Now, a few caveats on that: you don’t want to be minus on the scrum penalties, because that just stymies you in every way. Also, some teams play to force penalties, and they are very good at it.

The Heyneke Meyer Boks were that sort of team, as were the Jake White Boks, and also the Boks from 1908 to 2018. Wales appear to be this type of team, particularly eager to infringe when a try conceded is the other option, or when they won’t play to stop-start, but great at defending-without-fouling when stuck in their own 22 at the end of halves.

Nevertheless, you do want to be on the ‘wrong end’ of ruck penalties, and even a good amount of offside infringements, because that is not a sign of ill-discipline.

It’s a sign of attitude and zeal, and it’s also the same reason big servers have more double-faults or the top scorers in basketball have the most airballs and turnovers or why the politician who commits the most verbal gaffes, wins.

Tom Curry was the most penalised player in this year’s Six Nations, and made most of our Team of the Tournament picks, even though he can’t shave yet because he influenced games.

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Wales were pinged more than England, as a whole. England needed more Curry in their diets.

The Rebels weren’t a good team until they learned to play foul and unfair. In 2018, their best player was Amanaki Mafi, who was penalised a league-leading 20 times (slightly improving on his total in 2017, when he was up there with George Smith for being whistled).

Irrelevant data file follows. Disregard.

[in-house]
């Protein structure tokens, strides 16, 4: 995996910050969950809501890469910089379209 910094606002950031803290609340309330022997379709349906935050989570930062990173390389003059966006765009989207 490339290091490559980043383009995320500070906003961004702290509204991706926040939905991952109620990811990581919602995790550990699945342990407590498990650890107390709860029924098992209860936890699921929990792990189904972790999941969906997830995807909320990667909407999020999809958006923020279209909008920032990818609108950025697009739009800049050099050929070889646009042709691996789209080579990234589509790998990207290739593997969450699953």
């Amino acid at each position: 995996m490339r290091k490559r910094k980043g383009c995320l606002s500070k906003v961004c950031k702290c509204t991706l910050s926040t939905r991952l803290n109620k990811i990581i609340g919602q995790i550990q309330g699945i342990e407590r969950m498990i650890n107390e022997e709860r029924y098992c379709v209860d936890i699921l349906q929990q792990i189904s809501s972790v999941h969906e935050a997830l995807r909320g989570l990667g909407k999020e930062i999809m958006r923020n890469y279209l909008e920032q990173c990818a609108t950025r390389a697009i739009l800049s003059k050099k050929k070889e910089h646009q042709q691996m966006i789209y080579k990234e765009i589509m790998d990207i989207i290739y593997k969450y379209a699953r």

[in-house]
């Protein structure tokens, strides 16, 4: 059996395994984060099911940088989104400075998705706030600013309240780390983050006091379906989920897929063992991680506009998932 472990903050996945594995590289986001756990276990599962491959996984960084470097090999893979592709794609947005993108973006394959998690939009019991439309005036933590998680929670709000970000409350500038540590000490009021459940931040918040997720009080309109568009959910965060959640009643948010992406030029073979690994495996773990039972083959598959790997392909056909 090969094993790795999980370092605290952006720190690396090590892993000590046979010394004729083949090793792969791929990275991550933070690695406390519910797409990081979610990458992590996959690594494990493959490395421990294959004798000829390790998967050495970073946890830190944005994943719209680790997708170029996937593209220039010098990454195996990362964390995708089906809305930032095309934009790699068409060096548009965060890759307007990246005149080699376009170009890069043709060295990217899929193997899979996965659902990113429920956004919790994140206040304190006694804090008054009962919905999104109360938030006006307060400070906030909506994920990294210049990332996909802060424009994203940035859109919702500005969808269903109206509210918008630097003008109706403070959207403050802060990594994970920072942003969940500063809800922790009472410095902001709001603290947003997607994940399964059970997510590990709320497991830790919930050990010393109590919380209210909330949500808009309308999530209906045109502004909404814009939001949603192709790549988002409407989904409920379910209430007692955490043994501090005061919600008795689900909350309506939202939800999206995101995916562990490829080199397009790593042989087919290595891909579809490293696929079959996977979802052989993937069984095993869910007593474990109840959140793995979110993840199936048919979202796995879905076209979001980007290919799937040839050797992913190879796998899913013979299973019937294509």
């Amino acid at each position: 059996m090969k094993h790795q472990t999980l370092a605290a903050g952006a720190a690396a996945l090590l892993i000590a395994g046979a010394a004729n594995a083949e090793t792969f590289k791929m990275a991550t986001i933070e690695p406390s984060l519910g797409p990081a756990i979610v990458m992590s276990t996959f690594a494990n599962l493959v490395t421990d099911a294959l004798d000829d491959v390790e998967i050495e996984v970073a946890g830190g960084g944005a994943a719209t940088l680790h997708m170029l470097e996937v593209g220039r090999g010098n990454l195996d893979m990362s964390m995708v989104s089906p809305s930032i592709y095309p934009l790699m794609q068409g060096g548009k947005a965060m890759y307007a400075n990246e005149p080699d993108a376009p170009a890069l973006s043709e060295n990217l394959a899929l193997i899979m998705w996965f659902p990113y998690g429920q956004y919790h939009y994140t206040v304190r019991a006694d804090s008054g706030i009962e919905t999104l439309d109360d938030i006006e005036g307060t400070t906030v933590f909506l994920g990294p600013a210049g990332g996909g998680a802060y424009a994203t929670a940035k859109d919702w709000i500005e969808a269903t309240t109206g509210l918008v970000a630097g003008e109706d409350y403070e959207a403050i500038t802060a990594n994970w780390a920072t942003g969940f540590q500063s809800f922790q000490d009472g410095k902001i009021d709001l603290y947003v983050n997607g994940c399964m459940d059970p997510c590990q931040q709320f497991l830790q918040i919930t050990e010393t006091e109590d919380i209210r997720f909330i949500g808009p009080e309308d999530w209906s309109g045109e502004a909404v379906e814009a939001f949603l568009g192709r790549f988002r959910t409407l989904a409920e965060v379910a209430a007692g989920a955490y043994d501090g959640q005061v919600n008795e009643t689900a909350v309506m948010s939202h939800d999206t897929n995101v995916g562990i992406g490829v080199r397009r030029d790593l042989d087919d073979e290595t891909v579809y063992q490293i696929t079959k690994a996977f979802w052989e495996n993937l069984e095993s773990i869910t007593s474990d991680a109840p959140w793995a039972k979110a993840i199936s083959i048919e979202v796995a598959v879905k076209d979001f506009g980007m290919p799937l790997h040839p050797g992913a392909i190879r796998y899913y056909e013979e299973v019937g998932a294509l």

Faf de Klerk was hailed as a miniature Superman for his play in the Rugby Championship last year. He also led in conceded penalties. In 2017, it was Hooper who starred in the Championship and led with six adjudicated infringements.

Michael Hooper

(Photo by Daniel Jayo/Getty Images)

Consider 2016, Sam Cane (24) and Scott Fardy (22) were their teams’ most valuable players. I’m ignoring props in this analysis because most referees have no idea. They base their decisions off ‘pictures’ shown to them by packs and honestly use reputations more than anything else. But Cane and Fardy led the way, and also attracted plenty of whistles.

In the 2016 Rugby Championship, the most-pinged are stellar champions like Lood De Jager, Augustin Creevy, Brodie Retallick, Dane Coles, and David Pocock. Hell, in the semi-final of the previous World Cup, Kieran Read, one of the smartest players on the planet, was pinged five times.

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Richie McCaw led the 2015 Rugby Championship in penalties and Fardy led with 23 in Super Rugby that year. If you group all the players in this list, you have the makings of a champion team. Creevy, Coles, Lood, Retallick, Fardy, Cane, Curry, McCaw, Pocock, Mafi, Read, and Faf?

Captains don’t love penalties in the moment. What they really need is to get the benefit of the doubt on the 50-50s, and when hot on attack, or trying to complete at the scrum or maul.

That involves using AWJ-type maturity, or a bit of Jean de Villiers’ cheek, or the monosyllabic mutterings of Read. Plus, the real issue is reading the ref. Detecting patterns and spotting trends.

Maybe you put up fewer box kicks if you see the ruck-destroyers are being pinged at a four to one ratio as the ruck-creators. Maybe you swing it wide sooner if you learn the ref is an offsides czar, or adjust to how you play advantage, or even make the ref laugh a bit.